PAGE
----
In most months, the Labour Force Survey relies entirely on a direct question for information on whether a self-employed person works for a limited liability company or not. However, once every quarter an additional check against the business register is performed as it was found that the concept of a limited liability company is sometimes misunderstood by respondents. These checks are aimed at ensuring that the correction to the number of wage and salary earners is not overstated.
Although no information concerning limited liability companies was collected in the 1991 Census, some 'self-employed' people in limited liability companies may still have identified themselves as wage or salary earners anyway. An instruction was included in the Census Hotline Inquiry Guide as follows:
If you are a director of your own limited liability company (i.e. the company is incorporated), you are considered a salaried employee of that company. You should therefore mark the first box.
The level of difference between the Census counts and Labour Force Survey estimates, although not quite as expected, indicates that many people in limited liability companies did not identify themselves as wage or salary earners in the Census. An expanded question on Job Last Week, which would incorporate information on limited liability companies, is being considered for inclusion in the 1996 Census although it is not planned to check responses against the business register. The number of people recoded from self-employed to wage and salary earners due to the additional information collected in the Labour Force Survey in August 1991 is shown in Table 13.
TABLE 13: Effect of information collected in the Labour Force Survey on self-employed persons in limited liability companies on the difference between August 1991 Labour Force Survey estimates and 1991 Census counts for Status of Worker of employed persons
b number recoded by the Limited Liability question after the check against the business register
The effect of the question alone is to reduce the difference in the number of wage/salary earners between the Census and the Labour Force Survey. However, the effect on the estimates of self-employed people employing others is to change from the Census count being much larger than the Labour Force Survey estimate to being considerably smaller and the difference between estimates of self-employed not employing others changes from being very small to quite large.
When the effect of the business register check is included, the changes are smaller with about 10 per cent fewer people being recoded. This indicates that there was some misunderstanding of the meaning of limited liability. Thus, any adjustment in the 1996 Census on the basis of the additional information collected from a question, without a check against a business register, will probably be an over-adjustment.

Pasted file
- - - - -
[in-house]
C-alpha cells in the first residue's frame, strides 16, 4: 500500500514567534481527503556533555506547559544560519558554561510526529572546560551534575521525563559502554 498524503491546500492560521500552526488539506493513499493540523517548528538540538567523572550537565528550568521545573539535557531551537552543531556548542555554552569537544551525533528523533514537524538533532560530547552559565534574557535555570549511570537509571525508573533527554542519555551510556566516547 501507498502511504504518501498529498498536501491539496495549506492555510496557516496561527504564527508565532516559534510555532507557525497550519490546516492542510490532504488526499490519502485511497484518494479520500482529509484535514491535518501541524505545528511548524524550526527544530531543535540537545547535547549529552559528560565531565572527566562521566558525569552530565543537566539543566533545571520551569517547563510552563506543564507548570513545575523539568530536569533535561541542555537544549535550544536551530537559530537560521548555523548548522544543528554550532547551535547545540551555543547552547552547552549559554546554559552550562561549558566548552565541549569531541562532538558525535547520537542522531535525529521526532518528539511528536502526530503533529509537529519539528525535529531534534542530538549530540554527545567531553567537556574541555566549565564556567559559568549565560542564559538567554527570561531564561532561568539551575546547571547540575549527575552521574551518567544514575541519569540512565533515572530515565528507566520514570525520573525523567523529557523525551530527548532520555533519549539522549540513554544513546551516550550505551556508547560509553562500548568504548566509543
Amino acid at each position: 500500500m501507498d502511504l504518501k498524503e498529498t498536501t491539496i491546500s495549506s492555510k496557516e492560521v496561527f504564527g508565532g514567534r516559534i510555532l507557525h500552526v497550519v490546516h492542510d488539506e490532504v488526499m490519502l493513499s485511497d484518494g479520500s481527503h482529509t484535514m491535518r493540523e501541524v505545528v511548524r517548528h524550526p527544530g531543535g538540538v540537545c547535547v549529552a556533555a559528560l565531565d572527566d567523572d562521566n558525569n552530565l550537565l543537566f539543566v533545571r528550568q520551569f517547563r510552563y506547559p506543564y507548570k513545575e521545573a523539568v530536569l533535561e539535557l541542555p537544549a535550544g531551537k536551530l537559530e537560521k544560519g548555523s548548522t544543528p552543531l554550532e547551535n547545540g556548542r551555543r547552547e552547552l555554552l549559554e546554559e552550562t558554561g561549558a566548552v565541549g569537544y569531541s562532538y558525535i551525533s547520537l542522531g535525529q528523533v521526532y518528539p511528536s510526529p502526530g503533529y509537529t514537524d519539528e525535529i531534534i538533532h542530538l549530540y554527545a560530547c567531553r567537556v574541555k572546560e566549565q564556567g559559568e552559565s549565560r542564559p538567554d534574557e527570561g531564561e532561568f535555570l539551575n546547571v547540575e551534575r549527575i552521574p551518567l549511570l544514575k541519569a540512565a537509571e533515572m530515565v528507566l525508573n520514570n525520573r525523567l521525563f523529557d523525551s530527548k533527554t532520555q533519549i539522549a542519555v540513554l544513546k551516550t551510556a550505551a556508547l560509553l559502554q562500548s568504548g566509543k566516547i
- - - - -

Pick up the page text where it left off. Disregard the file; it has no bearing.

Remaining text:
It can be expected that asking whether people's own businesses are limited liability companies would reduce some of the difference between the Census and the Labour Force Survey for wage and salary earners but it is not likely to have much benefit for comparisons of data on the self-employed from the two sources. Other differences, due particularly to the different methodologies, may outweigh the impact of such conceptual improvement.
The information obtained in the Census on Labour Force Status is valuable in providing data for small groups of the population which cannot be obtained from the monthly Labour Force Survey. Within this paper, various aspects of the quality of the data have been examined using the Census data itself and comparison with data from the Labour Force Survey. The main conclusions of the analysis are summarised below:
Completeness of responses for persons aged 15 years and over
The series of questions on Labour Force Status constitute a complex part of the Census form and the overall quality of the data produced is dependent on the quality of responses to these questions and the processing and derivation procedures used. Where information was missing or inconsistent, a value of Labour Force Status could usually be imputed. An examination of the patterns of responses to the labour force questions (see Section 2.3) revealed that:
Thus, it appears that the responses provided to the Labour Force questions were of reasonably high quality, despite the complexity of the sequence of questions.
The major concern for data quality is the number of persons for whom no responses were provided. The non-response rate for Labour Force Status represents the proportion of persons aged 15 years and over for whom a Labour Force Status could not be derived. The final non-response rate in 1991 was 2.4 per cent. This is slightly higher than the rate in 1986 of 2.1 per cent although it does not necessarily represent a deterioration in responses as the response rate was also affected by changes in processing procedures between the 1986 and 1991 Censuses.
More information on the characteristics of persons who were assigned Not Stated codes was obtained as a part of the reconciliation with Labour Force Survey data, as described below. The results of this analysis (see Section 3.2) appeared to suggest that: